observing artificial selection
Observing Artificial Selection

Artificial selection—

  • Selective breeding of domesticated plants and animal by humans
slide24
Darwin’s publication of The Origin of Species fueled an explosion in biological research
  • Evolution is one of biology’s best demonstrated, most comprehensive, and longest lasting theories
  • Evolution is the unifying theme of biology
self test review questions
Self-test/Review Questions

Use these questions as a self test and then discuss your responses with your study group/classmates—your responses will not be collected.

  • What are the defining characteristics of life?
  • Trace the organization of life from atoms to a complete organism: atoms       Organism
  • Differentiate between prokaryotic and eukaryotic cells giving examples of each.
  • Differentiate between organelles and organs—are they the same thing? Give examples of each.
  • What are genes? What are genes made of? Why are genes important? Do genes evolve/change over time?
self test review questions cont
Self-test/Review Questions (cont.)
  • What are the 3 domains of life? What are the distinguishing characteristics between the 3 domains of life?
  • Name the 4 kingdoms of eukarya. What are the distinguishing characteristics between the 4 kingdoms of eukarya?
  • What is the universal genetic language of life. Why is this significant?
  • Where can evidence be found that life evolved over time from simple organisms (e.g. unicellular prokaryotic organisms) to more complex organisms (e.g. multicellular eukaryotes)?
  • In your own words, state Darwin’s theory of natural selection.
  • What does the selecting in natural selection?
self test review questions cont27
Self-test/Review Questions (cont.)
  • Explain how each of the following are examples of natural selection.
    • The development of antibiotic-resistant bacteria
    • Pima Indians
    • Arctic Hare
    • Long Distance Runners from East Africa
    • Cockroaches in Florida
    • Alcohol Metabolism in Asians vs. Europeans
    • Human Skin Color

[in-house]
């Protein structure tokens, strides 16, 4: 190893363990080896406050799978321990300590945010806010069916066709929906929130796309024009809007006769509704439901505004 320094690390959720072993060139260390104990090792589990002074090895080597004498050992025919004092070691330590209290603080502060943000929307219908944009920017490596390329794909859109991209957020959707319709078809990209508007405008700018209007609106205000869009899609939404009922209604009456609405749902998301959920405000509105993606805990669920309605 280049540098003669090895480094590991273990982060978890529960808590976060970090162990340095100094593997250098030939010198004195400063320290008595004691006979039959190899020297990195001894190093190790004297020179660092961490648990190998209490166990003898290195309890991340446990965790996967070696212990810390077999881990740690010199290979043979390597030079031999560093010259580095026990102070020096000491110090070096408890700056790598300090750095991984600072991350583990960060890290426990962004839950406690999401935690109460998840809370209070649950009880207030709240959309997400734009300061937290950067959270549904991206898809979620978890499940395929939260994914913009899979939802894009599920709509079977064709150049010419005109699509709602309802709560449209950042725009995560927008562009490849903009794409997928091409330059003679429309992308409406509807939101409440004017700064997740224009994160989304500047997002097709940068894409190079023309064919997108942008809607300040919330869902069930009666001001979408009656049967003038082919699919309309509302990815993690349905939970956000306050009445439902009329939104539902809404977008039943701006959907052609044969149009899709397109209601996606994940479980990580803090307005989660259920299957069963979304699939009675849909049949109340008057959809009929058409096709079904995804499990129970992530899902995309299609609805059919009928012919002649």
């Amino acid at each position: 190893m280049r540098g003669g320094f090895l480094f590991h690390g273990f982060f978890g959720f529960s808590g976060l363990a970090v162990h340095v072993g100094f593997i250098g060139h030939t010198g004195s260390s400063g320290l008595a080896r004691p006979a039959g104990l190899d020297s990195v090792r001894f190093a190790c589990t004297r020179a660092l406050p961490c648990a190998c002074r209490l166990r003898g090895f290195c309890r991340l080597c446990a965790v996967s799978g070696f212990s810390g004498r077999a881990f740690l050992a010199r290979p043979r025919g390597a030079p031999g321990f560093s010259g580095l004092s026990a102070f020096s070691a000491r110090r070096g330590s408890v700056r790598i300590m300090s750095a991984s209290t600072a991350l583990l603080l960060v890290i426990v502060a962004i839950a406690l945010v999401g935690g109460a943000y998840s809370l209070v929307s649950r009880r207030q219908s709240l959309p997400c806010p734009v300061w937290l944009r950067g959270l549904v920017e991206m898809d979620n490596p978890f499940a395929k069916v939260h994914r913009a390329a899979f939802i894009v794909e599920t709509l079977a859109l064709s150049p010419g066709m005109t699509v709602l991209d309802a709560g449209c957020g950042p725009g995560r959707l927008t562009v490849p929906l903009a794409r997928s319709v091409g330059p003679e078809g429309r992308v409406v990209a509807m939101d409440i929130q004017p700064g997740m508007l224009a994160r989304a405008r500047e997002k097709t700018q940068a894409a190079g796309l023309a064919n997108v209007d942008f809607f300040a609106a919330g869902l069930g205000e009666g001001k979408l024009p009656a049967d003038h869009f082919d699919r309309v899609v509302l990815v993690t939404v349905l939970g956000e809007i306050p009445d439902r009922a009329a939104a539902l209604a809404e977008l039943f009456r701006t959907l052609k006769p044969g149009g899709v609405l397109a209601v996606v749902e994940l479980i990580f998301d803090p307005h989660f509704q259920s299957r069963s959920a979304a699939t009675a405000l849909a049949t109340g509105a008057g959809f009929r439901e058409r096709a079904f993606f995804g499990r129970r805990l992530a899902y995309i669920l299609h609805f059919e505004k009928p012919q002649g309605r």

• What is the most important characteristic of an organism that leads to evolutionary change, and what role, if any, does the environment play?
self test review questions cont28
Self-test/Review Questions (cont.)
  • Match the description with the appropriate term.

Terms: (a.) Protista (b.) Fungi (c.) Plantae (d.) Animalia

(e.) All of these (e.) None of the these

    • A kingdom that includes mushrooms and yeast
    • Composed of eukaryotic cells
    • Multicellular
    • A kingdom that includes mostly single-celled prokaryotes
    • A kingdom that includes mostly single-celled eukaryotes
self test review questions cont29
Self-test/Review Questions (cont.)
  • Match the description with the appropriate term.

Terms: (a.) Adaptation (b.) Evolution (c.) Mutation

(d.) Natural selection (e.) Kingdom (f.) None of the above

    • A category of classification of living things
    • A change in the structure of a gene
    • A structure or behavior in an organism that increases its ability to survive and reproduce
    • The gradual accumulation of mutations that leads to changes in the kinds of organisms living on earth
    • The primary mechanism of evolution
estimating the size of an object viewed with a microscope
Estimating the Size of an Object Viewed with a Microscope
  • Calculate the length and width of the following microscopic object in both millimeters and micrometers. 1 mm = 1000 mm
  • Base your calculations on the following field sizes:

Low power (40x): 4.5 mm

Medium power (100x): 1.8 mm

High power (400x): 0.45 mm

Object viewed at medium power (100x)

Remember: Field size decreases by the same factor as the magnification increases!

estimating the size of an object viewed with a microscope31
Estimating the Size of an Object Viewed with a Microscope
  • Calculate the length and width of the following microscopic object in both millimeters and micrometers. 1 mm = 1000 mm
  • Base your calculations on the following hypothetical field sizes:

Low power (30x): 4.0 mm = ___mm

Medium power (180x): ___mm = ___mm

High power (300x): ___mm = ___mm

Object viewed at high power (300x)

Remember: Field size decreases by the same factor as the magnification increases!